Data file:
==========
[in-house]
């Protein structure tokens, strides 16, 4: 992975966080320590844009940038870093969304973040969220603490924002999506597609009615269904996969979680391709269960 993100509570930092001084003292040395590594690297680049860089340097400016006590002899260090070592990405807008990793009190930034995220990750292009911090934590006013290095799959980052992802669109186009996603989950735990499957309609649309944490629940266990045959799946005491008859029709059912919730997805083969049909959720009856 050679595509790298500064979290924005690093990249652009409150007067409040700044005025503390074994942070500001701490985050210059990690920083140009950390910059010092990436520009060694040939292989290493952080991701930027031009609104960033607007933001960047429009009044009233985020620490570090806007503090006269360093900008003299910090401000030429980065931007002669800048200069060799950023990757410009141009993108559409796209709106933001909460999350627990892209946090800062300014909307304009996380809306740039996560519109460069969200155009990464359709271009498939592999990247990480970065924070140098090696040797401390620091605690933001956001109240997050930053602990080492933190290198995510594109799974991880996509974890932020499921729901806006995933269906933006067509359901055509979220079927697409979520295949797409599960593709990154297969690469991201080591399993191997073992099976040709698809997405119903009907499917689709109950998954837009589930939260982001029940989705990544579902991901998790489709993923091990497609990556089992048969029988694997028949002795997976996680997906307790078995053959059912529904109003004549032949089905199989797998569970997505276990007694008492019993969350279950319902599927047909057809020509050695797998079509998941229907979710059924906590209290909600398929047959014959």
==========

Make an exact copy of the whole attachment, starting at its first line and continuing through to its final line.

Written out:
[in-house]
């Protein structure tokens, strides 16, 4: 992975966080320590844009940038870093969304973040969220603490924002999506597609009615269904996969979680391709269960 993100509570930092001084003292040395590594690297680049860089340097400016006590002899260090070592990405807008990793009190930034995220990750292009911090934590006013290095799959980052992802669109186009996603989950735990499957309609649309944490629940266990045959799946005491008859029709059912919730997805083969049909959720009856 050679595509790298500064979290924005690093990249652009409150007067409040700044005025503390074994942070500001701490985050210059990690920083140009950390910059010092990436520009060694040939292989290493952080991701930027031009609104960033607007933001960047429009009044009233985020620490570090806007503090006269360093900008003299910090401000030429980065931007002669800048200069060799950023990757410009141009993108559409796209709106933001909460999350627990892209946090800062300014909307304009996380809306740039996560519109460069969200155009990464359709271009498939592999990247990480970065924070140098090696040797401390620091605690933001956001109240997050930053602990080492933190290198995510594109799974991880996509974890932020499921729901806006995933269906933006067509359901055509979220079927697409979520295949797409599960593709990154297969690469991201080591399993191997073992099976040709698809997405119903009907499917689709109950998954837009589930939260982001029940989705990544579902991901998790489709993923091990497609990556089992048969029988694997028949002795997976996680997906307790078995053959059912529904109003004549032949089905199989797998569970997505276990007694008492019993969350279950319902599927047909057809020509050695797998079509998941229907979710059924906590209290909600398929047959014959």